ETA: This is what's driving "pension failure" by the way.
Generally I wouldn't link to stories that are ultimately part of the Pensions Are Evil storyline. I think that all workers should be assured a sustainable retirement, and I believe that as a society we have the means - but not the will - to make that happen.
In this case, I am breaking my own rule because the superintendents play some administrator whiny cards that are just to obnoxious to let stand.
For instance, David Meany - retired Superintendent from SCOE - is pulling down a nice $192,000 a year from STRS. This is more than his highest annual salary. He'd like you to know that this is fair because he can't take Social Security benefits.
That's true: teachers with pensions aren't going to be receiving any Social Security benefits they earned, nor any their partners earned. But in Mr. Meany's case, this complaint is offensive. It's like complaining that you have to buy premium fuel because you drive a Corvette.
(For the record, it irritates me that my fellow citizens are so willing to destroy my pension, but if successful are extremely unlikely to restore my Social Security benefits. As it stands now, though, my Social Security deposits don't bother me - I believe in a national retirement program and I don't mind supporting it.)
Bob Wells, the executive director of the Association of California School Administrators, does not see why Superintendent pensions - and more broadly, their pay - is a problem. After all, we have all these NCLB requirements and accountability and stuff, right? Superintendents could totally lose their jobs now, what with this accountability.
Make this argument in a room full of teachers and they will fall over laughing, then start swapping stories of Superintendent transfer. Failing in one district is just an opportunity to fail upwards at this job class. The examples are so legion - Arlene Ackermann, Alfonso Anaya...I could go on, but you get the point. There's no chance these guys won't vest and pull down big pensions somewhere.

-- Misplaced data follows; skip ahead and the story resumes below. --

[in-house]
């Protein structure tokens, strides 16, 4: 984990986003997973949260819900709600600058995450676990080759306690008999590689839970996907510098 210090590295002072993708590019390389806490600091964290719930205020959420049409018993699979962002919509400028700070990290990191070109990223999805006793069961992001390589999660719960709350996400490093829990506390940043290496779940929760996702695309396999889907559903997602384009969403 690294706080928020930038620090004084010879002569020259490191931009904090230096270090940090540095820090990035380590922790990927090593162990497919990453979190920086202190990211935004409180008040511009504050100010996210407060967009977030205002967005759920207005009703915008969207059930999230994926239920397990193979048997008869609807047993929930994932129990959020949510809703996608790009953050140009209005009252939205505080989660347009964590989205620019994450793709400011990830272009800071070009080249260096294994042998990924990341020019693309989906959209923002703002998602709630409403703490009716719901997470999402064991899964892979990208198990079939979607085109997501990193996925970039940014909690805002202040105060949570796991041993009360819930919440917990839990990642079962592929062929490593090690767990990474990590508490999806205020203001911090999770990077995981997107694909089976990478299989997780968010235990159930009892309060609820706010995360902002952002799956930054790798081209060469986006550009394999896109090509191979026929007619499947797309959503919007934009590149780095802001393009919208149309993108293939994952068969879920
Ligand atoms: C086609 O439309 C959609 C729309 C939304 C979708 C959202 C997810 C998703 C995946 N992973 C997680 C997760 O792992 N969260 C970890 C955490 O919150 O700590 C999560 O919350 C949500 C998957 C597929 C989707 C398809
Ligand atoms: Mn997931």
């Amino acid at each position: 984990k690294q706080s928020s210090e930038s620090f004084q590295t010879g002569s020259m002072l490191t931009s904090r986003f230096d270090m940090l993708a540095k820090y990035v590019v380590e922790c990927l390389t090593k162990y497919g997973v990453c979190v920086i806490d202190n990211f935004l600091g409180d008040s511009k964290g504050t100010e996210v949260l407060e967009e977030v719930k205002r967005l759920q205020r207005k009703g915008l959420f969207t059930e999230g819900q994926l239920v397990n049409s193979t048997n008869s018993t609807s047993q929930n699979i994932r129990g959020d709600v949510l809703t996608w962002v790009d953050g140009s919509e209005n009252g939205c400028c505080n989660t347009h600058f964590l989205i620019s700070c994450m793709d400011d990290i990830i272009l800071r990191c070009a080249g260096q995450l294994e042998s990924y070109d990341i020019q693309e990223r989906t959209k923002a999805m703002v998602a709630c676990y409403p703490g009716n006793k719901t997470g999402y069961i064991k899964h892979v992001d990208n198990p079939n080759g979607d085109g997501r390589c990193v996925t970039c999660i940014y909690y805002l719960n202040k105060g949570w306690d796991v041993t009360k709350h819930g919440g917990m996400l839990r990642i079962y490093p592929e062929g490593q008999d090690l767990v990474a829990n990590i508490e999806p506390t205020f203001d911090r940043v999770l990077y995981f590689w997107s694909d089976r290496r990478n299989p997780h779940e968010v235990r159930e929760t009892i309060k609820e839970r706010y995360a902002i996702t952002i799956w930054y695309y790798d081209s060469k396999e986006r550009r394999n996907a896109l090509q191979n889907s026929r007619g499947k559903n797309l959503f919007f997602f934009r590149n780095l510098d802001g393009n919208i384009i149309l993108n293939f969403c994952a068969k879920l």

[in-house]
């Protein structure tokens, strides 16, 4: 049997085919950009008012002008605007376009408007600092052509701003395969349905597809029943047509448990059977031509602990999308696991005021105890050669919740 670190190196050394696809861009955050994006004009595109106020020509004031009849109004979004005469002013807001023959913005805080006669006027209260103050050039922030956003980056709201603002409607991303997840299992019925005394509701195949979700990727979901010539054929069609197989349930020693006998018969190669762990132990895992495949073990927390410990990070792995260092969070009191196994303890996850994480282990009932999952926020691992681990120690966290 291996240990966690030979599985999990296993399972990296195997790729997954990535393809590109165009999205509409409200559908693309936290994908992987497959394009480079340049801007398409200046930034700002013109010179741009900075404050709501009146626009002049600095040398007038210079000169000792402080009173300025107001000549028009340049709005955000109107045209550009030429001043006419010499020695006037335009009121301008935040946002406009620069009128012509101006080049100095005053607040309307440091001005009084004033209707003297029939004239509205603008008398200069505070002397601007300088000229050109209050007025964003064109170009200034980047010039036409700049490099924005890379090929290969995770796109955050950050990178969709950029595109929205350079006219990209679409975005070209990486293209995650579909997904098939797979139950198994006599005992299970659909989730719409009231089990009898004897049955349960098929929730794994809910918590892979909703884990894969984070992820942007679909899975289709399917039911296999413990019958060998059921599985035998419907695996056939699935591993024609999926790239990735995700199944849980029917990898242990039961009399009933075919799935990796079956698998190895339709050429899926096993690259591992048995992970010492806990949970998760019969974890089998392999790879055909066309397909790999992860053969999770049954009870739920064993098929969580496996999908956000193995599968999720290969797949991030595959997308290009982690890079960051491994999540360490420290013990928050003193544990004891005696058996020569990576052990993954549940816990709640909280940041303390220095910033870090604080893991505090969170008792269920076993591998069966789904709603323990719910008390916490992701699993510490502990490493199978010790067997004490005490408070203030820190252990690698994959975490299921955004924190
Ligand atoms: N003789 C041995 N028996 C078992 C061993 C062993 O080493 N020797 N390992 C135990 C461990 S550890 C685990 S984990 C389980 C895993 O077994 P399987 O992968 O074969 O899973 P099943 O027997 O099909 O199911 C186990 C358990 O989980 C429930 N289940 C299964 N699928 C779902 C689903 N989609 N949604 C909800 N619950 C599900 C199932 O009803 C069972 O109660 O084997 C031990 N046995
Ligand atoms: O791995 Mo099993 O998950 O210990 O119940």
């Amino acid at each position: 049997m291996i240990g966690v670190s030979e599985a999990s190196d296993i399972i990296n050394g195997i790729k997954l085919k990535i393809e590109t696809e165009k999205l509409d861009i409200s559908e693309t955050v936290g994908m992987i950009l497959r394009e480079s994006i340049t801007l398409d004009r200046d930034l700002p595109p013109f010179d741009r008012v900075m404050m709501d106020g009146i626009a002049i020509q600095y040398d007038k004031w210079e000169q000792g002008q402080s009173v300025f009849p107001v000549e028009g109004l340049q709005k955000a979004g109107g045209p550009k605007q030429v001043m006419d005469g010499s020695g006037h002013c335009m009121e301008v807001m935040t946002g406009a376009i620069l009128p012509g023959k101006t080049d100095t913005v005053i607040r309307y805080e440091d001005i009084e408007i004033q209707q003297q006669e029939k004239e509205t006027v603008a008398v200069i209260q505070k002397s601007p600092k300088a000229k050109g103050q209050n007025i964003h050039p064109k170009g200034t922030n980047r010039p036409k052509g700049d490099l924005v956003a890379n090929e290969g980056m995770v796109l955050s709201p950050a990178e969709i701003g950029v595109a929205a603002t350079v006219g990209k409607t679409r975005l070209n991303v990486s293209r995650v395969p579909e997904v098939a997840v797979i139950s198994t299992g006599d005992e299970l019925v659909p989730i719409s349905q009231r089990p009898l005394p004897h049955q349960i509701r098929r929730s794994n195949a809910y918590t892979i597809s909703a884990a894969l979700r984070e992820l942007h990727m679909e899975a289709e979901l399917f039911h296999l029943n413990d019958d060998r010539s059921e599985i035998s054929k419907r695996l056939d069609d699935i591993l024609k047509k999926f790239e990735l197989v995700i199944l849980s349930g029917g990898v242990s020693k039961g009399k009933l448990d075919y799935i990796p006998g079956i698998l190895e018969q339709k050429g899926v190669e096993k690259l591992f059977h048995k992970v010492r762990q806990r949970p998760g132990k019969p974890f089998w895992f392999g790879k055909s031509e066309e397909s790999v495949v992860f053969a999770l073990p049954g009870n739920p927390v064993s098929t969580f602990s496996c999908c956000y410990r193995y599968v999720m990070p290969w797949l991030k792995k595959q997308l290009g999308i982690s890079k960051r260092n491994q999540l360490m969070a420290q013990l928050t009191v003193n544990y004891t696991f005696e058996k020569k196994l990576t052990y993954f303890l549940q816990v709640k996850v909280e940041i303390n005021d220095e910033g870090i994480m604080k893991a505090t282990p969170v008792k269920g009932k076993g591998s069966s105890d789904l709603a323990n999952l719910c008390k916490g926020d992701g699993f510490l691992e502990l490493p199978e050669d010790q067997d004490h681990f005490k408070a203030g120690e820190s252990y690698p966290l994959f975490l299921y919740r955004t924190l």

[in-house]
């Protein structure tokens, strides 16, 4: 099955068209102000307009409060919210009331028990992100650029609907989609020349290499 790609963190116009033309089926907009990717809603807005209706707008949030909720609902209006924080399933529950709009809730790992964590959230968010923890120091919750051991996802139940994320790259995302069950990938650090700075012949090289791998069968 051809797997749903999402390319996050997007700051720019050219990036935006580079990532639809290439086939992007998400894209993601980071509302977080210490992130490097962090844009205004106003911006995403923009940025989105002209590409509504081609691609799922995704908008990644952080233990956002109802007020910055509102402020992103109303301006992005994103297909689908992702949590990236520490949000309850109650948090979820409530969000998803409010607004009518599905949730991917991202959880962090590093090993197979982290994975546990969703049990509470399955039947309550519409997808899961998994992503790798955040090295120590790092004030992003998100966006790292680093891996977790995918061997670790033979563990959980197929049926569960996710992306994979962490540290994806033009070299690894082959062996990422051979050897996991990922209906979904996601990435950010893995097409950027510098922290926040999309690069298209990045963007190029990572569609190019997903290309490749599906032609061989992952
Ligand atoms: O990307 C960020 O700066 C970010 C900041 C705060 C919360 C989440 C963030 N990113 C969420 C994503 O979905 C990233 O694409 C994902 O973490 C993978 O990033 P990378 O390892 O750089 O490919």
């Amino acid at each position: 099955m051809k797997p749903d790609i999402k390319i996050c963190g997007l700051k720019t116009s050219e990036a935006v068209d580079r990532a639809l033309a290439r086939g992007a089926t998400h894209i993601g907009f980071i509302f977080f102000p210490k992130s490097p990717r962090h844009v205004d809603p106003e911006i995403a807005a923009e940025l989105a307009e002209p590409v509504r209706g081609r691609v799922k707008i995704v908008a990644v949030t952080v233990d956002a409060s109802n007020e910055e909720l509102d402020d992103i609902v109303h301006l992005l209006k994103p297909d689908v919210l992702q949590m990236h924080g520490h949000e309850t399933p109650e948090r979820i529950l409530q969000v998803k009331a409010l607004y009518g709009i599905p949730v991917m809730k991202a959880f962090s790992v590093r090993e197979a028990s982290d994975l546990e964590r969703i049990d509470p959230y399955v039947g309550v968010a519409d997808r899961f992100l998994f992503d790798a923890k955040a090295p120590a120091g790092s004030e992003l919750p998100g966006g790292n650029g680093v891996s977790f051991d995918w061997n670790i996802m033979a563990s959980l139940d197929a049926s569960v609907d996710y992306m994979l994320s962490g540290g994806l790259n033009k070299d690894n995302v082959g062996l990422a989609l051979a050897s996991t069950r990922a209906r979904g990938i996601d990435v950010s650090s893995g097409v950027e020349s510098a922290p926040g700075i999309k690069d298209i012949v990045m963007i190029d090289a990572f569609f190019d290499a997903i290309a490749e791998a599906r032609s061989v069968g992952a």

CalSTRS is trying to head off massive pension cuts for all pensioners, current and future. What with the bad recent returns (a relic of short-term crazy, long-term loss investment strategies courtesy "market-oriented" and overpaid CalSTRS workers) and the difficulty they have in raising contributions (the Legislature has to approve it), they've made some suggestions for long-term solvency. One of these would cap (with inflation adjustments) pensions at $147,000 annually. This is an administrative-level pension; I know no teachers (and few principals) who earn that much.
However, the superintendents would like you to know that that is so, so mean. They will set up their own pension system, or go bother CalPERS to let them in, or something. I assume this is a threat because they pay in quite a bit given their large salaries, but I find it hard to believe that they aren't taking more than their contributions (no Superintendent starts out making big bucks; they start as teachers). So I invite them cordially to go ahead and bug CalPERS.
The whole thing bothers me for any number of reasons, not the least of which is that the Superintendents are acting in their own interest against the interest of the teachers who are also counting on CalSTRS. Yet again, leadership is lacking the courage they demand of their underlings. A capped pension like CalSTRS proposes is not inadequate, but the possibility of sacrificing one penny is anathema. Yet teachers are expected to take pay freezes and furloughs in stride. When the District won't provide supplies, you do not see Superintendents at Target buying crayons. Their teachers will be, though. Superintendents are willing to gripe to the state that funding is inadequate, but only over cozy meetings with the Governor. The possibility of refusing to approve a budget within state guidelines, of calling a wildcat strike, of demanding that California fully fund schools - that kind of conduct makes it unlikely a Superintendent will get to hobnob with bigwigs, and therefore they won't engage in it.
In the end, if CalSTRS is legislated out of existence or fails financially, teachers will suffer. Something tells me Superintendents will do just fine.